Do you ever develop an opinion of somebody and never let it go?
No? Ok, let me throw a name at you:
Oh, so you DO develop opinions about people and never let them go after all! Admit it, when you hear the name Bill Clinton you think one of two things:
1. Former President who had a sleazy affair with an intern.
2. Sleazeball who had an affair with an intern while he was President.
Heck, even if you liked him, you still think one of these things!
In any case, you’ve got an opinion of the man you’ve been holding onto for a long, long time. News of Bill Clinton’s affair with Monica Lewinsky broke in January of 1998. As of this writing, that’s more than 13 years ago!
I hope you don’t hold opinions about me based on what I did 13 years ago. I’m a different person. I’ve hopefully grown into a smarter, kinder, more experienced, more positive, more collaborative, more generous guy. In other words, I’m not as stupid as I used to be. Doesn’t mean I don’t still make mistakes, but hopefully they are fewer and farther between.
**Disclaimer** THIS IS NOT A POLITICAL STATEMENT. I’m not defending Bill Clinton. I’m not asking you to vote Democratic, Republican, Libertarian, or anything else (although I do think everyone should vote). Before you send me hate mail about pushing a political agenda in my newsletter, take a deep breath, open your mind, and listen to what I’m saying. **End of Disclaimer**
Know why I’m writing this today? Because I heard two different preachers in the past two weeks mention Bill Clinton as an example of someone with a character flaw. Yeah, I said PREACHERS.
So, if our preachers — who are supposed to model forgiveness and transformation — hold on to their opinions of people for 13+ years, I know the rest of us do it, too.
I have my own “Bill Clinton” in my work life. I worked with a woman (ironically 13 years ago) that I could not STAND. To but it bluntly, she was full of herself. She jockeyed and positioned herself as an “expert” in her area with nothing more than pure B.S. She was smart for sure, but she presented herself as far more knowledgable than she really was. And she really rubbed me the wrong way. I don’t think she liked me much, either, because I made it a point to expose her fraudulent expertise every once in awhile. Like I said, I hope you don’t judge me by how I acted 13 years ago.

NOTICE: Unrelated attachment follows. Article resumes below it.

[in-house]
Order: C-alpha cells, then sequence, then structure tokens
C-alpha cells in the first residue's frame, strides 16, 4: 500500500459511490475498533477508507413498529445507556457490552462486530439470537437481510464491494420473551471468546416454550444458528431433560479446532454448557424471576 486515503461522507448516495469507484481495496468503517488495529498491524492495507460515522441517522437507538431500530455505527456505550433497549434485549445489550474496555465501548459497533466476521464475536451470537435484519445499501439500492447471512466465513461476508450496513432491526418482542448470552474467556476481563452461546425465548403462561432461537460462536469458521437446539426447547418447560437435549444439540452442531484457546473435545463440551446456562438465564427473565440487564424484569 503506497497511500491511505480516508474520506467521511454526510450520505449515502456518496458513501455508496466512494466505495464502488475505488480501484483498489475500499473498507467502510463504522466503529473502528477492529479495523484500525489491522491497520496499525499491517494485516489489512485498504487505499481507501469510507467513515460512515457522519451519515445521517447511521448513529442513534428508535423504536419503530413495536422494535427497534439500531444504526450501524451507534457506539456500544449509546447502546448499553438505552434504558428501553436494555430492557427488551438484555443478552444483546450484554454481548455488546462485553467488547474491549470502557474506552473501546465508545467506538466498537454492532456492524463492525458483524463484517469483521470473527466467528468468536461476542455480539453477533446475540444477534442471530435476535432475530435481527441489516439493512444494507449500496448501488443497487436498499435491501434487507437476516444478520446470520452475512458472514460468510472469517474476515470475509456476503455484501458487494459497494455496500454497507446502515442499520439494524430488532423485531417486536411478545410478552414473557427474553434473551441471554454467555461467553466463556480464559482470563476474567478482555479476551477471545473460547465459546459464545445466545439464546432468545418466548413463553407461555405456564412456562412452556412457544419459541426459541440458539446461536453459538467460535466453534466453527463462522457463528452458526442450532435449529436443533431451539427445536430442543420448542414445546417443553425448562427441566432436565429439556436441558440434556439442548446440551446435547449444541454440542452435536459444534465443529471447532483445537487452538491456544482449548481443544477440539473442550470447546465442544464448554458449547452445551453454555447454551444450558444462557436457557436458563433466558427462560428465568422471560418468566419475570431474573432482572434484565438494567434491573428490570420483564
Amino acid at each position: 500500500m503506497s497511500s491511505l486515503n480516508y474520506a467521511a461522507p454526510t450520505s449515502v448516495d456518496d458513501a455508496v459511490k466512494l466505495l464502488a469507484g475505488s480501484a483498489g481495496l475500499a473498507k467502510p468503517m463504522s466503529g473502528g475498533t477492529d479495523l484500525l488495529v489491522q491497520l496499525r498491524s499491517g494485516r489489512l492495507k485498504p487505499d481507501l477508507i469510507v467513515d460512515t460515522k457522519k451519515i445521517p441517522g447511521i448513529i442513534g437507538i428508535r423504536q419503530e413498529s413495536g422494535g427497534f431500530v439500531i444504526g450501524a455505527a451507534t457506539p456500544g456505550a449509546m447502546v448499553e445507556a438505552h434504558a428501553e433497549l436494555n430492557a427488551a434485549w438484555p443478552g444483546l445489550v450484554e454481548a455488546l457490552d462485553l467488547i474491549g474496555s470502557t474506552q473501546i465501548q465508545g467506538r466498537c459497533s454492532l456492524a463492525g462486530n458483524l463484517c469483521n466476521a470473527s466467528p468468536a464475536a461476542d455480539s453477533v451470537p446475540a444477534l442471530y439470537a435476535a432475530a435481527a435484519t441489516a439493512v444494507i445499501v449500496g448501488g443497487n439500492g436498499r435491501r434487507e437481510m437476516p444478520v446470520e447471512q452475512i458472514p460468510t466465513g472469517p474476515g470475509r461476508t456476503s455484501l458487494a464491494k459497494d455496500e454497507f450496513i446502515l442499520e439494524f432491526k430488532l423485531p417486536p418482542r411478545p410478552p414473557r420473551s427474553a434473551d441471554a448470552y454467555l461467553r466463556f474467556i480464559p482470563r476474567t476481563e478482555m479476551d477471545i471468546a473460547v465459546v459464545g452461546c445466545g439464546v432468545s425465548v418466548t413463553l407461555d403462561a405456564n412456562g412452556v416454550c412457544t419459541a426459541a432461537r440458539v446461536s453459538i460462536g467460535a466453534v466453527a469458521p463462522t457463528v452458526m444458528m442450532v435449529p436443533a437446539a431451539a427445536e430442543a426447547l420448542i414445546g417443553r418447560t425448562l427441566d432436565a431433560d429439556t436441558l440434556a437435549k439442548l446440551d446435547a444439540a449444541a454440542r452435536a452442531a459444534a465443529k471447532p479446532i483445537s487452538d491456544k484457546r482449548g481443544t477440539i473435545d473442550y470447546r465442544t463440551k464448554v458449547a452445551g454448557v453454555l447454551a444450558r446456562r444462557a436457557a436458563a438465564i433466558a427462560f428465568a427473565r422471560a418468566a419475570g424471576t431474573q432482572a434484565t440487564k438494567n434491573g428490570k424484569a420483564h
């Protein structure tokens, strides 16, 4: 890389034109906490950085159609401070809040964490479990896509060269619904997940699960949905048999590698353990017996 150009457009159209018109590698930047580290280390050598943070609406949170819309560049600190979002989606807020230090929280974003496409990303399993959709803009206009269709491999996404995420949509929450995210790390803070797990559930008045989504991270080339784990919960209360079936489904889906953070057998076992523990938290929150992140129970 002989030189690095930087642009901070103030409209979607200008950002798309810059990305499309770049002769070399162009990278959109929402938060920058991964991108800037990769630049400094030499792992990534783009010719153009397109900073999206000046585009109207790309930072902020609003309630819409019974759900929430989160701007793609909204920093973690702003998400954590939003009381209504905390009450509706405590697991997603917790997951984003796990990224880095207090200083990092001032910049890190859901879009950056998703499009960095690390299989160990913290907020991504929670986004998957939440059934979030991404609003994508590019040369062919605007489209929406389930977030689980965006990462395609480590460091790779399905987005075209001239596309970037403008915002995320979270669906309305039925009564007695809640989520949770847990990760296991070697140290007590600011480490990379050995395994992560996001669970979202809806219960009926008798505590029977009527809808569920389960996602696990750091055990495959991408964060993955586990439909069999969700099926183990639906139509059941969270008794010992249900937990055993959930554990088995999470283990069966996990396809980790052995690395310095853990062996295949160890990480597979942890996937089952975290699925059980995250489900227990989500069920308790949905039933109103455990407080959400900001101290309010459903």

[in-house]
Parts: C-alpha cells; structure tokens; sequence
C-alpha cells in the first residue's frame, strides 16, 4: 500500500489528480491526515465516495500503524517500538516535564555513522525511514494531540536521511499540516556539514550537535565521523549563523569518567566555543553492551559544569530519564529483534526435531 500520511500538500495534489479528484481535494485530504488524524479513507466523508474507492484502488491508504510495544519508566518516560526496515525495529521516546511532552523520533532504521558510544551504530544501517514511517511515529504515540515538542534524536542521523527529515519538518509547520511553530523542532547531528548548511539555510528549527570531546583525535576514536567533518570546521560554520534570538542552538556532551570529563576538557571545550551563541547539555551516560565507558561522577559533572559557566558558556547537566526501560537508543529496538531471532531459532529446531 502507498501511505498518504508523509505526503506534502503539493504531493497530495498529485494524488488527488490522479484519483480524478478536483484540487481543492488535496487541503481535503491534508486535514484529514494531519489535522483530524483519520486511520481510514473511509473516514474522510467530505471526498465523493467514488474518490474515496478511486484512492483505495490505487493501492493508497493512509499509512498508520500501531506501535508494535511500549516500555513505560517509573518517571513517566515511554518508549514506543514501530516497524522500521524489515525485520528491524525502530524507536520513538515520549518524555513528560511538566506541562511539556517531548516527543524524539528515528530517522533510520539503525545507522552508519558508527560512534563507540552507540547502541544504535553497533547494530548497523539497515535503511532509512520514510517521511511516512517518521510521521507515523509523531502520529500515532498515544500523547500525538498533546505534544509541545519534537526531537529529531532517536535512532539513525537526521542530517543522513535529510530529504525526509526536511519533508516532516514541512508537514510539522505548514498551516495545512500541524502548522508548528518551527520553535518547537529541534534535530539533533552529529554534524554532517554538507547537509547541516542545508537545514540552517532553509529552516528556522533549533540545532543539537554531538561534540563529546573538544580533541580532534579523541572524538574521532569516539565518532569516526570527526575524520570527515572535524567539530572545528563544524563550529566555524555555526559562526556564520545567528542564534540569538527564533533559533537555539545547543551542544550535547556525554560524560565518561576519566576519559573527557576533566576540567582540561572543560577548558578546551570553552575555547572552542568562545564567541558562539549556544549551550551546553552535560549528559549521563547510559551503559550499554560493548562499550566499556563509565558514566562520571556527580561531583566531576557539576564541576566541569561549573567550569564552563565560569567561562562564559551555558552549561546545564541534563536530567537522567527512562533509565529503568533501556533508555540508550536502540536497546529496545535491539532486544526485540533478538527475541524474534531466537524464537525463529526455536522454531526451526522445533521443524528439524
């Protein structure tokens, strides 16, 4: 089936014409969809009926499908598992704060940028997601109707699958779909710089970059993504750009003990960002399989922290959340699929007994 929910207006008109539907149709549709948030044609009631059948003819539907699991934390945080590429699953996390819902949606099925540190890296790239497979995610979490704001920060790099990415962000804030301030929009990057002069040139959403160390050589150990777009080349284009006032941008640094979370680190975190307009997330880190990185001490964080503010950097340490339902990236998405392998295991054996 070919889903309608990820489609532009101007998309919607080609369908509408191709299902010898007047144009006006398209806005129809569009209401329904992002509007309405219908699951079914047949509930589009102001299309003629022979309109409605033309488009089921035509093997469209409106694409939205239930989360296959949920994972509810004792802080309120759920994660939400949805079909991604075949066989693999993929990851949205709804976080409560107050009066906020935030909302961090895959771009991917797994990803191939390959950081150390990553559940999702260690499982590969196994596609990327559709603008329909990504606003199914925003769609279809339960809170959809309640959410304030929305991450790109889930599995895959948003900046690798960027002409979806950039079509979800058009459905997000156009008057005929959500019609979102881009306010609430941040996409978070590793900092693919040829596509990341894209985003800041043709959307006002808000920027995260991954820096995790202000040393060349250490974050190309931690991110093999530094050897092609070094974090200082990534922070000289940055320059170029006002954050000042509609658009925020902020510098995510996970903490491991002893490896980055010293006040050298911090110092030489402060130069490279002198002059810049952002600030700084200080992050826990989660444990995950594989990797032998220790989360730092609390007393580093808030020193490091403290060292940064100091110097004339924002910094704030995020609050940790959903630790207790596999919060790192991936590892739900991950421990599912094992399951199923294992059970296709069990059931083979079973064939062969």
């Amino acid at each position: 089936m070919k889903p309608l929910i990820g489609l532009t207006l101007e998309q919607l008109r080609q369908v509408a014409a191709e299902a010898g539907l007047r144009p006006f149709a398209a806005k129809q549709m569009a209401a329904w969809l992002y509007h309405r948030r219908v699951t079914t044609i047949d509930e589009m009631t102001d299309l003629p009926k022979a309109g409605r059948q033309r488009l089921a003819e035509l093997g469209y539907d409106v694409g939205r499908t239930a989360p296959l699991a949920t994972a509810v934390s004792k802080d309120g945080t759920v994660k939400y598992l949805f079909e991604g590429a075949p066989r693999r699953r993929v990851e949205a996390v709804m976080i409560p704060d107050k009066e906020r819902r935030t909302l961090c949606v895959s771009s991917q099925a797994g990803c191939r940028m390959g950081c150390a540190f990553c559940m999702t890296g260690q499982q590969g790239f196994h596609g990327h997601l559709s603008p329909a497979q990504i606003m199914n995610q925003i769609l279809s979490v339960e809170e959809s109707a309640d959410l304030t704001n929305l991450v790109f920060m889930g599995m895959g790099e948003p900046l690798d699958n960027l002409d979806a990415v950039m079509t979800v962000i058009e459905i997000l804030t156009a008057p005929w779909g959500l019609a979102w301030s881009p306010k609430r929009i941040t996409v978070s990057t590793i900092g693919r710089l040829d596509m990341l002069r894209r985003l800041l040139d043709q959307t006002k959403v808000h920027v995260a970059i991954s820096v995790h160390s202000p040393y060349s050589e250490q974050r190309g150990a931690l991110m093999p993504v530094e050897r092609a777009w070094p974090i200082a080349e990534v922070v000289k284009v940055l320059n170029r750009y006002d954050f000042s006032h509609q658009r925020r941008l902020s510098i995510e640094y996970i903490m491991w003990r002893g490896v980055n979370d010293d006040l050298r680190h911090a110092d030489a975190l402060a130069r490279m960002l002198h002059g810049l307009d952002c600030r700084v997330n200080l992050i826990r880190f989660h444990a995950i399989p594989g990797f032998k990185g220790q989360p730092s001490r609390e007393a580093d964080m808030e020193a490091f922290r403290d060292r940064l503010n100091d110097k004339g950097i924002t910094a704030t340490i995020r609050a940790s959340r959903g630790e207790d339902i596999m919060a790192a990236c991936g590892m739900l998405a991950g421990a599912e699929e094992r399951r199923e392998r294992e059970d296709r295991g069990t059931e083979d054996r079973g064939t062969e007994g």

I haven’t seen, heard from, or spoken to this woman in the past decade. But I have still complained about her, criticized her, and held my opinion of her all this time. I have no idea where she is or what she’s doing now. But one thing I do know is that she’s not the same person she was 13 years ago and I have been treating her as if she is. She likely has gained tons of experience and has contributed many great things to the world since I last saw her. So today, I changed my opinion of her.
After hearing the two preachers use Bill Clinton as a negative example in their sermons, it made me wonder who I had been holding an unfair opinion of in my life. The woman I mentioned above came to mind immediately. I hate it when I have to admit my own flaws! Funny, I don’t think either preacher meant for me or anyone else to have this particular “aha” moment from their sermons.
Most people have no idea what Bill Clinton has been up to since he left office. I’ll admit I didn’t, either. I did Google him, though, and it turns out he’s done some pretty admirable things as a former President.
Some of you may never let go of your opinion of Bill Clinton. I’m ok with that, because the point of this article is not to forgive Bill. It’s to challenge you to examine how close-minded you might be and not even realize it.
It’s also to encourage you to maybe give somebody a second chance. Don’t be ruled by a “once bitten, twice shy” philosophy. When you do that, you end up alone in your rocker having afternoon tea with your twenty cats because they’re the only ones who never let you down.
Holding poor opinions of others is a sure-fire way to erode relationships, store up unnecessary negative mojo, and stunt your personal growth. Let it go.